So when the inning ended and the White Sox took the field, Castillo stayed in the dugout.

Ricky’s boys don’t quit, or so the slogan goes. But what happens when a player doesn’t live up to that mantra? What happens when they don’t play their absolute hardest for all 27 outs, as the T-shirts preach? This is what happens. A benching.

“It was towering fly ball in the infield at first, probably had 15, 20 seconds of hangtime,” Renteria explained after the game. “I assumed the dropped ball. It has occurred. He could, at minimum, at least start moving that way.

“That’s uncharacteristic of him, to be honest, it truly is. Maybe he was just frustrated in that he had the fly ball and just stayed at the plate, but there was no movement toward first at all. And you guys have heard me talk to all the guys about at least giving an opportunity to move in that particular direction.

“Everybody says, ‘Well, 99 out of (100) times he’s going to catch that ball.’ And then that one time that he doesn’t, what would I do if the ball had been dropped? Would it have made it easier to pull him? Well, it was just as easy because you expect not the best, but the worst.

“That is uncharacteristic of that young man. I had a quick conversation with him on the bench, and he knew and that was it.”

It might seem a little overdramatic, a little nutty, even, to sit down a veteran catcher brought in this offseason to provide some offense and to do it in a one-run game. But this rebuild is about more than just waiting around for the minor league talent to make its way to the South Side. It’s about developing an organizational culture, too. And Renteria feels that if he lets this kind of thing slide at the big league level, that won’t send the right message to those precious prospects who will one day fill out this lineup.

“There’s one way to do it, you get your action, you start moving toward that direction in which you’ve got to go,” Renteria said. “What would’ve happened if everybody’s watching it — and I’m setting the tone for not only here, our club, (but also for) everybody in the minor leagues — and they’re saying, ‘Well, at the top, they said they’re going to do this and then they don’t do it.’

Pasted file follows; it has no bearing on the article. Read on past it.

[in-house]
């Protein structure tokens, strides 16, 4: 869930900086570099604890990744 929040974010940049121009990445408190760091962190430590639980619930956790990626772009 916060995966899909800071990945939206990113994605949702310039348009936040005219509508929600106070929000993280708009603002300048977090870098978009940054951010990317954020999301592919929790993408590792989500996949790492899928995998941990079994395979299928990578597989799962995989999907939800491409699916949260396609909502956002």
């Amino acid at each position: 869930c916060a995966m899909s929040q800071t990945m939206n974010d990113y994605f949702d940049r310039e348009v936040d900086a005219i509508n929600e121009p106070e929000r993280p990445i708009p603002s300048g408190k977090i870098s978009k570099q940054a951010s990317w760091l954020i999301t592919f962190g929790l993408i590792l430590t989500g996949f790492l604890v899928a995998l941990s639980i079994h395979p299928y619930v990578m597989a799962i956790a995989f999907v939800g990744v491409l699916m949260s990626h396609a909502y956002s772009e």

“It’s really simple. And people might like it, not like it. I’ve got to do this, do that so everybody understands what we’re trying to do here. We’re not done with what we’re trying to do.”

This isn’t the first time this has happened in 2018. Avisail Garcia was taken out of a game during spring training for not giving maximum effort. Leury Garcia was removed from a game earlier this month for not busting it down the first-base line on a weak grounder that went right to the first baseman.

It’s become a somewhat common tactic for Renteria, and while it might strike some as taking things a little too seriously, what good is this developmental season if a culture goes undeveloped? The White Sox have placed their bright future, in part, in Renteria’s hands, and they’ve talked glowingly about how the players have bought into his style and how the team played last season under his leadership.

If Renteria truly is the right man for the rebuild, things like this are how he’s going to establish his culture. And it will, he hopes, impact how all those prospects play when they’re no longer prospects and the White Sox are contending for championships.